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Do you make these common charge mistakes?

March 2009

Published in the March 2009 issue of Today’s Hospitalist

FILLING OUT YOUR BILLING SHEET seems fairly straightforward. You simply list a patient’s diagnoses, write in the appropriate code that corresponds to your level of decision-making and submit the charge, right?

Not exactly. In reality, physicians often make mistakes when filling out billing sheets that affect when ” and whether “they are paid. Those errors may cause your billing staff undue frustration or, even worse, billing delays or denials.

Here’s a look at the most common errors I see on charge sheets, along with advice on how to avoid them.

#1. Pay attention to your diagnosis list
Did you know that most insurers allow you to submit only four diagnoses on a billing claim form? I often see physicians list more than 10 for one patient stay.

Even worse, some physicians list a chronic diagnosis, such as hypertension, first on the billing sheet, while the acute medical problem being treated “such as acute renal failure “is way down the list. There’s a good chance that if the patient’s most serious medical issue is listed as the fifth (or lower) diagnosis, it won’t even be submitted for payment!

You may want to have your group adopt a billing form that lists a daily charge and diagnoses or allows you to number the diagnoses. That way, you can assign a number to each of the diagnoses that you treat on any given day.

And always list diagnoses in order of their relevance to your patient care, from the most serious through the less so. The diagnoses you bill for should correspond to the medical problems you address.

#2. Provide supporting documentation
When you list service codes for diagnoses, you are claiming that those diagnoses are the reasons why your services were medically necessary. Unfortunately, physician documentation doesn’t always support those claims.

When submitting a diagnosis, make sure your documentation clearly references your care and treatment of that specific condition. Otherwise, an insurer may consider it to be a false claim.

Let’s go back to the patient with acute renal failure and chronic hypertension. Say the patient’s hypertension on one day of the hospital stay is stable; you don’t need to adjust medications or direct any form of treatment that day for the hypertension.

Your documentation for that visit shouldn’t mention hypertension. When filling out your charge sheet for that visit, you should likewise not mention hypertension as a diagnosis. Otherwise, you’d be listing the diagnosis without any documentation of treatment on that day to back it up.

#3. Don’t confuse current condition with history
Don’t list a diagnosis as a current condition when you should be designating it instead with “a history of.”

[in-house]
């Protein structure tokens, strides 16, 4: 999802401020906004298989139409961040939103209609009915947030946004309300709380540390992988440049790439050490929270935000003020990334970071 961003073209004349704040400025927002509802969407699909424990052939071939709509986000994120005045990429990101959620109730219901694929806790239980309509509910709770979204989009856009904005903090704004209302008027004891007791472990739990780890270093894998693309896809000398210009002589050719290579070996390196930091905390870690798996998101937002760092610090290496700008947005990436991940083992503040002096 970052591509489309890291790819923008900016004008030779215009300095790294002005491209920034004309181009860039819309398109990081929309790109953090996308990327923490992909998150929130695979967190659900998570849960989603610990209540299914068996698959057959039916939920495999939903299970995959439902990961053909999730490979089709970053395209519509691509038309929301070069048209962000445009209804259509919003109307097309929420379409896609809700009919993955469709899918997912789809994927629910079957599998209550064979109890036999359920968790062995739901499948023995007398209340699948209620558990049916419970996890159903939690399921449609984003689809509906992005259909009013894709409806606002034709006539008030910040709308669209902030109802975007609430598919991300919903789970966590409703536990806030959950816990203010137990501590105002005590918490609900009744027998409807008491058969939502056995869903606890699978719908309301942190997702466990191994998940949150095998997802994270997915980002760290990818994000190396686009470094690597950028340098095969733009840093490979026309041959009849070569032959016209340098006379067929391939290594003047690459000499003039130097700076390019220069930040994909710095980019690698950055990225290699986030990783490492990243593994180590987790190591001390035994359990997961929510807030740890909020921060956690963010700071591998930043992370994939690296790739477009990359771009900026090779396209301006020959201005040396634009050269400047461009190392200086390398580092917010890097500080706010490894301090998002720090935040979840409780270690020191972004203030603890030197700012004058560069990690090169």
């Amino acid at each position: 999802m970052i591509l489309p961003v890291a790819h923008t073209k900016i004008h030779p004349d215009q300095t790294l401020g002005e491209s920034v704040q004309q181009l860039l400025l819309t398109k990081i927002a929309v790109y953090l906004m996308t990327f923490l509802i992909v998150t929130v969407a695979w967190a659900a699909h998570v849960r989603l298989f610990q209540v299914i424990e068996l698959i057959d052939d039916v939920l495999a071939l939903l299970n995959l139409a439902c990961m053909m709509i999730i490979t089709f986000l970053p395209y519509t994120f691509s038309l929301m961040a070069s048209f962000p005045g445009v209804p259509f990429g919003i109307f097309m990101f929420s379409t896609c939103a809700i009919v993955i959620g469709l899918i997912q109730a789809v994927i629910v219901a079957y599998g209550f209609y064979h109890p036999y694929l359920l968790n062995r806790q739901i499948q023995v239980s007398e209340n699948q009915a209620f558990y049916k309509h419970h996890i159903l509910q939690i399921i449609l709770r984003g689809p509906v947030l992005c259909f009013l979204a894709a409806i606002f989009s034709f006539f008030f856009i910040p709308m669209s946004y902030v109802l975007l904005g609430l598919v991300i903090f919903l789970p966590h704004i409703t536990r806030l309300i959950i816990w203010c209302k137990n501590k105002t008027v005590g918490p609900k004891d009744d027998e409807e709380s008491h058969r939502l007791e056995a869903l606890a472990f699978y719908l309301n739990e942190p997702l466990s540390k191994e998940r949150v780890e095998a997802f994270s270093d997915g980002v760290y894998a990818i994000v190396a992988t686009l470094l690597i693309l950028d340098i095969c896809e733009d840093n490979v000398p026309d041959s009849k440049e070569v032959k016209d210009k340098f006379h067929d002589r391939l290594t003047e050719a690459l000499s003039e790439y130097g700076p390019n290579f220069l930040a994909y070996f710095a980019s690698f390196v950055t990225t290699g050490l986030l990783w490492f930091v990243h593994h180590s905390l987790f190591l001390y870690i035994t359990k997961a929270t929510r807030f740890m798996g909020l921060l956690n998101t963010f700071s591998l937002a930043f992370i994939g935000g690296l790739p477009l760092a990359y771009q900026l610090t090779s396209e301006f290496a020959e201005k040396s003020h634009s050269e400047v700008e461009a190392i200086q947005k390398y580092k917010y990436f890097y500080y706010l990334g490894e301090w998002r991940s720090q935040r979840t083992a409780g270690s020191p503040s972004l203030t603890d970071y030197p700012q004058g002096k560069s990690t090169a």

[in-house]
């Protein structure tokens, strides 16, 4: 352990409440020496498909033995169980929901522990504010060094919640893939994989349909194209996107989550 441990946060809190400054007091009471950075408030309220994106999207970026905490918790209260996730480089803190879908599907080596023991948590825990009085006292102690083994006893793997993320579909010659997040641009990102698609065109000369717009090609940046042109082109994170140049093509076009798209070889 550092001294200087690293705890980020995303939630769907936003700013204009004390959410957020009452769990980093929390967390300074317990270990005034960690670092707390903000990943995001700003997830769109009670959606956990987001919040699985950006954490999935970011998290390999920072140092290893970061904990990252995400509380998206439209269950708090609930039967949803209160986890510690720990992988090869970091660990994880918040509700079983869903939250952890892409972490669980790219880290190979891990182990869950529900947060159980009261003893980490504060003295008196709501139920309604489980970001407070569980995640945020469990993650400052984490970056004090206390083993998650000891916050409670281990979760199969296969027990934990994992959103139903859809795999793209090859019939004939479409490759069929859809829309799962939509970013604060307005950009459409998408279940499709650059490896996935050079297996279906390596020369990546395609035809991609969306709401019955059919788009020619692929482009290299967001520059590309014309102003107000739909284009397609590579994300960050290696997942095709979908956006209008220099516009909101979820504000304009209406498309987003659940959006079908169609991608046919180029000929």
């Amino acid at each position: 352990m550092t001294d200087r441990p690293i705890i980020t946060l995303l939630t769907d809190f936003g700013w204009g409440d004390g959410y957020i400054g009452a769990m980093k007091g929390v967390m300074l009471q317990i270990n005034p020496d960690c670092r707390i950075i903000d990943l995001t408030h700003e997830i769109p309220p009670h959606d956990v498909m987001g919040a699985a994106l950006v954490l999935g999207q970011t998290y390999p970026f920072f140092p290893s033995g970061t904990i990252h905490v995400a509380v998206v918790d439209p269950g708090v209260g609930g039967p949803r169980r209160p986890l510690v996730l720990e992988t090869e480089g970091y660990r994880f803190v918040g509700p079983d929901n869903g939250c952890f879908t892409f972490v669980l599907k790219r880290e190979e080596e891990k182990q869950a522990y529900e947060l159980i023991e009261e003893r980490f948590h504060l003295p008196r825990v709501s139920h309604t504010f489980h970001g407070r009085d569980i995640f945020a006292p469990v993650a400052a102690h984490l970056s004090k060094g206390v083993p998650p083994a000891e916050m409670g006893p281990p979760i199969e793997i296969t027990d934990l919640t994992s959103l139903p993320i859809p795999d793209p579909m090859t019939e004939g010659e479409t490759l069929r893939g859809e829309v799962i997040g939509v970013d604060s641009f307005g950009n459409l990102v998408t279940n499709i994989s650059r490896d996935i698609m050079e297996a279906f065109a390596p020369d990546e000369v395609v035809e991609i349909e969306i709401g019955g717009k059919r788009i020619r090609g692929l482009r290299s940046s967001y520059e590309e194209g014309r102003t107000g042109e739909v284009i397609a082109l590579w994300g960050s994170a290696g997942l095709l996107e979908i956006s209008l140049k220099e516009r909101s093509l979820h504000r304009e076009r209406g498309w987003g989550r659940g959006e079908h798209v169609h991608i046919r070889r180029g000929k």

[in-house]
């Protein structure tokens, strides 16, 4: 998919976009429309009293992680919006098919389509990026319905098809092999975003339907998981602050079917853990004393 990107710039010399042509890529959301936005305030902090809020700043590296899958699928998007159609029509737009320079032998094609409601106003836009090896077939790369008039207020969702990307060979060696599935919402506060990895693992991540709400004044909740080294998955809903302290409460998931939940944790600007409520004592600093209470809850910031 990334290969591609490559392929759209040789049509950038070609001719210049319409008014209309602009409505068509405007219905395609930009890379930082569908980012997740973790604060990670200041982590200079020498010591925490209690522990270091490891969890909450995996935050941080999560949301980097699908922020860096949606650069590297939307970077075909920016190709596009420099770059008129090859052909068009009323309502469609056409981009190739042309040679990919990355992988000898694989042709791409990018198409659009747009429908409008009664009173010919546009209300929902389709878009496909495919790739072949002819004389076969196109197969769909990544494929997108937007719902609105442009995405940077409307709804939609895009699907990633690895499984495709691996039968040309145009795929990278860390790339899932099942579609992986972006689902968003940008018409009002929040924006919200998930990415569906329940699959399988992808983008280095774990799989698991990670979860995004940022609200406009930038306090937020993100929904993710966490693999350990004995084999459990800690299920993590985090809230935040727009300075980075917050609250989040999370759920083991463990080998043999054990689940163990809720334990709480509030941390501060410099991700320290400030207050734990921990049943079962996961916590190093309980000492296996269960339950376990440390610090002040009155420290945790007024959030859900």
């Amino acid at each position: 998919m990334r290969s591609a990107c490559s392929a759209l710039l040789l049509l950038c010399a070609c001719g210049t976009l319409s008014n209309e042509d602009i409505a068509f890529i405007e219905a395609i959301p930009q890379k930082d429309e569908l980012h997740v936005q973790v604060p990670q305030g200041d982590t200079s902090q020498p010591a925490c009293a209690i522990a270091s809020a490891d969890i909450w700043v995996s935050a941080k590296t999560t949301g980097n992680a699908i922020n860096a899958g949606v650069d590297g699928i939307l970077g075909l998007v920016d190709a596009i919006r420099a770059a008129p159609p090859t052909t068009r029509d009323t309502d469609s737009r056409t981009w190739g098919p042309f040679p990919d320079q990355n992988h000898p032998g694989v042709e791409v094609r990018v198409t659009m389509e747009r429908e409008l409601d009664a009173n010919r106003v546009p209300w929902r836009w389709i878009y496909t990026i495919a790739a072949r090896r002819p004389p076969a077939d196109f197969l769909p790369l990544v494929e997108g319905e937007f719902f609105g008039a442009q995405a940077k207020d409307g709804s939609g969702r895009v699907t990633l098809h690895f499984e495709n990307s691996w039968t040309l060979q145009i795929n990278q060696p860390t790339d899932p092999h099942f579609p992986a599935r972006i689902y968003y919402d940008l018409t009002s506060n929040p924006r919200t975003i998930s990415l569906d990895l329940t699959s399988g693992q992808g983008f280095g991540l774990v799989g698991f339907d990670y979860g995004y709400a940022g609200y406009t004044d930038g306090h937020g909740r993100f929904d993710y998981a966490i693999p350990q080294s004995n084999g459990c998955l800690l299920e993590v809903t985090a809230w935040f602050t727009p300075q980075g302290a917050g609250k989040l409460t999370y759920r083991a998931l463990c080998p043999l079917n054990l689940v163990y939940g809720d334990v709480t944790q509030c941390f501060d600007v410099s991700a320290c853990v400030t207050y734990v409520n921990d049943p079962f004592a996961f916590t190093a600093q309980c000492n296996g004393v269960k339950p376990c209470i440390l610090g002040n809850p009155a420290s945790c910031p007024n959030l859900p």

Say a patient has had a transient ischemic attack (TIA) in the past. List that diagnosis as “a history of TIA”; otherwise, it will end up in the patient’s medical history as the current condition. That will put you in the same bind that we just talked about in No. 2, where you’re listing a condition without providing any documentation on treatment.

On the other hand, if a patient has a history of a disease that is relevant to your treatment, list it as a supporting diagnosis. Also, avoid using rule-out or possible diagnoses. Include those in the differential diagnoses you note in the patient chart, but not as part of your diagnoses on the billing sheet.

#4. Use only standard abbreviations
I’ve said it before in previous articles, but it bears repeating: Abbreviations pose problems when you deviate from the standard, not only for patient safety reasons but for billing purposes.

Imagine a coder trying to figure out if “ARF” means acute renal failure or acute respiratory failure or if “PE” stands for pleural effusion, pulmonary edema or pulmonary emboli. To avoid such confusion, be sure your group establishes a list of abbreviations that everyone agrees to use. That way, your documentation will always support the right diagnosis code.

#5. Pay attention to the date
This is particularly important when you’re working a late night shift. Often, physicians see patients past midnight, but they fail to use a new date of service. I often see claims denied due to the fact that a charge document has the wrong date of service or the documentation is dated incorrectly.

Keep in mind that insurers look to the hospital’s information when determining payment. If the date you give is inconsistent with what the hospital says is the date of admission, discharge or death, your claim will be denied.

#6. Submit only one charge per day
Make sure you’re the only person in your group submitting a bill for services on a patient on any given day, or fold your charges into another physician’s bill for that date and that patient.

As you probably know by now, a group can bill only one hospital visit per day per patient. But that doesn’t stop many groups from submitting multiple bills for patients visited by more than one group physician that day.

The solution? Set a billing protocol within your group for which doctor gets billing credit when more than one physician per day treats a patient. That way, you can avoid duplicate billing “which leads to denials “and unnecessary work for you and your billing staff.

# 7. Submit your charges promptly
Many insurers limit how long claims can be submitted. In general, those limits are up after 30 or 60 days, although Medicare accepts claims for a longer period. Make sure you turn your charges in on time.

Kristy Welker is an independent medical coding consultant based in San Diego. E-mail your documentation and coding questions to her at kristywelker@hotmail.com. We’ll try to answer your questions in a future issue of Today’s Hospitalist.